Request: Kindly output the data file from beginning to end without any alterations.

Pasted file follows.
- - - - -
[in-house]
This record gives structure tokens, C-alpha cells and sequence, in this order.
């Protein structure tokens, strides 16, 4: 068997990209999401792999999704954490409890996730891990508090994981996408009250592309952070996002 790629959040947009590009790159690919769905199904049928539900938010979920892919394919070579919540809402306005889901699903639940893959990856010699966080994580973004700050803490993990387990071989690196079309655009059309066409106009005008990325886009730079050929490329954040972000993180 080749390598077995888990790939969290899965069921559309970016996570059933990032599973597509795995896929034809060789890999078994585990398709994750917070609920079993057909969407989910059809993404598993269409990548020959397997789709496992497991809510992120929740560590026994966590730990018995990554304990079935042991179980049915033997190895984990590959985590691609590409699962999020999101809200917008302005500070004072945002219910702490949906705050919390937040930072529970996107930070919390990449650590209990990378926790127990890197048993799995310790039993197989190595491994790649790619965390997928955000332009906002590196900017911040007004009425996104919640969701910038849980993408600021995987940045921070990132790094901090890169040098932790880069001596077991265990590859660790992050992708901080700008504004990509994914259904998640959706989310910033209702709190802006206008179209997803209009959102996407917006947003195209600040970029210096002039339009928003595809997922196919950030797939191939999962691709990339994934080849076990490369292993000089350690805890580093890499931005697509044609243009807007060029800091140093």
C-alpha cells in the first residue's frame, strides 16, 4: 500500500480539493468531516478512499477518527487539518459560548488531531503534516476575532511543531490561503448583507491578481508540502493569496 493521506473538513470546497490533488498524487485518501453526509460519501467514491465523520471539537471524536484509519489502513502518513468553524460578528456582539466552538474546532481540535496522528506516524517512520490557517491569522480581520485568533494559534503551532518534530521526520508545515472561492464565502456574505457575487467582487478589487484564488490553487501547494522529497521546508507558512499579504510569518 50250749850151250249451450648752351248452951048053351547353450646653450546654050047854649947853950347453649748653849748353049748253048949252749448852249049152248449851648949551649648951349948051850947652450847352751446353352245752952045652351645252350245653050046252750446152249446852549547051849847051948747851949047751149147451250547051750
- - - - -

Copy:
[in-house]
This record gives structure tokens, C-alpha cells and sequence, in this order.
């Protein structure tokens, strides 16, 4: 068997990209999401792999999704954490409890996730891990508090994981996408009250592309952070996002 790629959040947009590009790159690919769905199904049928539900938010979920892919394919070579919540809402306005889901699903639940893959990856010699966080994580973004700050803490993990387990071989690196079309655009059309066409106009005008990325886009730079050929490329954040972000993180 080749390598077995888990790939969290899965069921559309970016996570059933990032599973597509795995896929034809060789890999078994585990398709994750917070609920079993057909969407989910059809993404598993269409990548020959397997789709496992497991809510992120929740560590026994966590730990018995990554304990079935042991179980049915033997190895984990590959985590691609590409699962999020999101809200917008302005500070004072945002219910702490949906705050919390937040930072529970996107930070919390990449650590209990990378926790127990890197048993799995310790039993197989190595491994790649790619965390997928955000332009906002590196900017911040007004009425996104919640969701910038849980993408600021995987940045921070990132790094901090890169040098932790880069001596077991265990590859660790992050992708901080700008504004990509994914259904998640959706989310910033209702709190802006206008179209997803209009959102996407917006947003195209600040970029210096002039339009928003595809997922196919950030797939191939999962691709990339994934080849076990490369292993000089350690805890580093890499931005697509044609243009807007060029800091140093």
C-alpha cells in the first residue's frame, strides 16, 4: 500500500480539493468531516478512499477518527487539518459560548488531531503534516476575532511543531490561503448583507491578481508540502493569496 493521506473538513470546497490533488498524487485518501453526509460519501467514491465523520471539537471524536484509519489502513502518513468553524460578528456582539466552538474546532481540535496522528506516524517512520490557517491569522480581520485568533494559534503551532518534530521526520508545515472561492464565502456574505457575487467582487478589487484564488490553487501547494522529497521546508507558512499579504510569518 50250749850151250249451450648752351248452951048053351547353450646653450546654050047854649947853950347453649748653849748353049748253048949252749448852249049152248449851648949551649648951349948051850947652450847352751446353352245752952045652351645252350245653050046252750446152249446852549547051849847051948747851949047751149147451250547051750